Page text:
As Tesco falls, Aldi booms


Aldi‘s operating profits were at more than £271m for 2013 while the Big Four grocery chains continue to struggle.

The supermarket chain is currently planning a nationwide expansion programme and, in response to competitors attempting to match its low prices, Aldi will only continue to increase its discounts. The news will be welcomed by UK consumers who are losing trust in the larger grocers, especially after the announcement last week that Tesco overstated its profit estimate by a quarter of £1bn.

In the last year, the major grocery chain players Tesco, Sainsbury‘s, Morrisons and Asda have lost market shares as well as customers owing to considerably lower prices offered by Aldi and similar German discounter Lidl.

While Tesco and the rest of the Big Four have been slashing prices in a bid to mimic Aldi‘s price points, this has only reaffirmed customers‘ loyalty in Aldi.

During 2013, Aldi opened 42 new stores and is on track to open another 54 new this year, with another 60-65 new stores planned to open in the next. Of late, Aldi has become something of a big deal in the British retail industry having transcended Waitrose as the UK‘s sixth largest grocer.

Roman Heini, group managing director of Aldi UK said:

“We keep prices constantly low while keeping product quality consistently high, which is exactly what shoppers want. They had become used to thinking you have to pay more for better products. We‘ve shown them this doesn‘t have to be the case.

We work efficiently and responsibly to reduce operational costs” he adds. “Rather than use these savings to boost margins, we lower prices at the checkout. Shoppers appreciate this and know that, while they‘re paying less at Aldi, they‘re getting much more for their money.”

Dr Heiner Evanschitzky, Professor and Chair of Marketing at Aston Business School, commented:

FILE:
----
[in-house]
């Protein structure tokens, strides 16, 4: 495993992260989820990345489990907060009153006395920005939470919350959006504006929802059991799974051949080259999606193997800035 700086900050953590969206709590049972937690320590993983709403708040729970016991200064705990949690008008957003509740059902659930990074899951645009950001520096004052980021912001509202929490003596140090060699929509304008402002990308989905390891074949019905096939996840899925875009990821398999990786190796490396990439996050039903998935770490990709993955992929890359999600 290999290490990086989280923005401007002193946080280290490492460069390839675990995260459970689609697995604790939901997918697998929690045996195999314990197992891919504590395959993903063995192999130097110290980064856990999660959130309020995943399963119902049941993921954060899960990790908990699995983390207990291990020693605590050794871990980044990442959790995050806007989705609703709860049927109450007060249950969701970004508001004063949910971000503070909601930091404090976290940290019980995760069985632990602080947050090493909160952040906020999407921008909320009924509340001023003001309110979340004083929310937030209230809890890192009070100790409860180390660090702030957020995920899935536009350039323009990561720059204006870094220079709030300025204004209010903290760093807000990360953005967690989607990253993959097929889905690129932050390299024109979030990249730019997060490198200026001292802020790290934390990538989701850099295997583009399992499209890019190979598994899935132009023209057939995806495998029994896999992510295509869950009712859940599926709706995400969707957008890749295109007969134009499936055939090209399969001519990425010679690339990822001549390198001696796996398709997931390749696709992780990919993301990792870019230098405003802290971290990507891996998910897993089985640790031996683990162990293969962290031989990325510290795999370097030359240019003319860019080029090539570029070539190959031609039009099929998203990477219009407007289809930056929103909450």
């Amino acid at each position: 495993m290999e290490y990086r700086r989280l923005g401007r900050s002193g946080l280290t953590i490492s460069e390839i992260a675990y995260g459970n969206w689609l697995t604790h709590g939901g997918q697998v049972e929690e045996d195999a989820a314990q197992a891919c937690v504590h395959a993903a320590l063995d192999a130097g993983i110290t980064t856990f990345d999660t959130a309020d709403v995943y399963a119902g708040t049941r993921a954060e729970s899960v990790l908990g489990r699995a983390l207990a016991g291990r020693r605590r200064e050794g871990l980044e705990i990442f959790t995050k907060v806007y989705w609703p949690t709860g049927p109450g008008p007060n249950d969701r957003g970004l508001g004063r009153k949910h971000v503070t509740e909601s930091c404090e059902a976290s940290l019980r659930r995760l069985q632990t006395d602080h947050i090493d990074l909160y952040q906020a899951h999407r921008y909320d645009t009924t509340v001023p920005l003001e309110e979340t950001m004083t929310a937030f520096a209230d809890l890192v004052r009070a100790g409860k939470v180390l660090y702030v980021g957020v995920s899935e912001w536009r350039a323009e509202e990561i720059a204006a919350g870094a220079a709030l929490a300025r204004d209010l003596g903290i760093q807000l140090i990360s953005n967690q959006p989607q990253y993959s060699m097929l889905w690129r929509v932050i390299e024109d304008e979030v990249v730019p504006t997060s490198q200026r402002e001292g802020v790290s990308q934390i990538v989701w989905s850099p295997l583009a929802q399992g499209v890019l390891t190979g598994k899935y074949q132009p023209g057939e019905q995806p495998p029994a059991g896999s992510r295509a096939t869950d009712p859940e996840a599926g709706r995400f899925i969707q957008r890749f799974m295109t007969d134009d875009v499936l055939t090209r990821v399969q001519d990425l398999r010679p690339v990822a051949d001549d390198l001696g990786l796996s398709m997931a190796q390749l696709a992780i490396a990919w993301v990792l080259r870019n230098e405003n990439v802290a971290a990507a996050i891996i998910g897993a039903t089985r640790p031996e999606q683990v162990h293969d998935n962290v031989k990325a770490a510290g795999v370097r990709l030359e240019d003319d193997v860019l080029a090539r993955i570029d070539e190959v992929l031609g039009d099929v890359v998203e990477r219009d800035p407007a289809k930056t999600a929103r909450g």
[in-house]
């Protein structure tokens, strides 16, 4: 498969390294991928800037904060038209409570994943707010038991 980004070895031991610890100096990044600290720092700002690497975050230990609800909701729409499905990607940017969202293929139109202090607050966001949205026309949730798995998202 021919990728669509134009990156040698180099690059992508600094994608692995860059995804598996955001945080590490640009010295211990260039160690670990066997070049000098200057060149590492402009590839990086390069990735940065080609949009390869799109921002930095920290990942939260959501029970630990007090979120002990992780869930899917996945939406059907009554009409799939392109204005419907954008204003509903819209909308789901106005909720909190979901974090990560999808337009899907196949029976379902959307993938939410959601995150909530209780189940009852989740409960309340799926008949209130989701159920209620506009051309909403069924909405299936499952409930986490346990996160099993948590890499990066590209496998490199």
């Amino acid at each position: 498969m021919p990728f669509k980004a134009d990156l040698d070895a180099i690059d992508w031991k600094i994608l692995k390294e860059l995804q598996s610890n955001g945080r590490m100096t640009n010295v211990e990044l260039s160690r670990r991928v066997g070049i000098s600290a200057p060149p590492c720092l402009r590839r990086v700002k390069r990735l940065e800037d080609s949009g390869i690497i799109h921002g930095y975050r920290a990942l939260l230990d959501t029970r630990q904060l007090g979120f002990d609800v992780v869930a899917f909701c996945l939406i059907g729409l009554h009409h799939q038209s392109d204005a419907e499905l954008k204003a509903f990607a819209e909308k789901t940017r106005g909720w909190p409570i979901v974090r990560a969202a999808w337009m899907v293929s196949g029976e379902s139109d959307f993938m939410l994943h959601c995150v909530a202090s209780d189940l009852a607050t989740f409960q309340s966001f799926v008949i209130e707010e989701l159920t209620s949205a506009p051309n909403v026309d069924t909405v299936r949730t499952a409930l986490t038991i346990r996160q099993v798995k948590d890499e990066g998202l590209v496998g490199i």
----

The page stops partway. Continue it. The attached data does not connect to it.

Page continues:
“Aldi mostly stocks own-label products, cutting out the costs that the big British supermarkets have to deal with. And, of course, Aldi is a family-owned business, meaning that it doesn‘t have to report to shareholders, allowing them to take a more long-term strategic view.”

Amidst Aldi‘s growth, Tesco has been losing reputability since the massive accounting error was brought to light last Monday. Once close to controlling a third of the nation‘s grocery sales, the business has been seriously suffering.

Three years ago, Sainsbury‘s launched Brand Match, a strategy that saw the food retailer benchmarking its prices against Tesco. Now, Sainsbury‘s will be comparing its prices to Asda which is cheaper. Last week a TV, print and in-store campaign was launched to reflect this, coinciding with four of Tesco‘s executives being suspended.

In order to capture its growing customer bases‘ demand for aspirational products, Aldi will sell caviar for the first time this Christmas, priced at £9.99 for 20g. Selling under a new tag line ‘Christmas with all the trimmings‘, the caviar will sit alongside other premium products including fresh dressed crab, fresh lobster, a whole goose, and rib of beef.

It seems as though Aldi are tapping into all aspects of the market to ensure they are a strong competitor against the Big Four grocery chains.

“We believe growth is down to one thing – customers demanding true value” says Heini.

With plans to ramp up the number of stores in the UK over the next seven years, Aldi are on track to attracting a larger customer base in the future.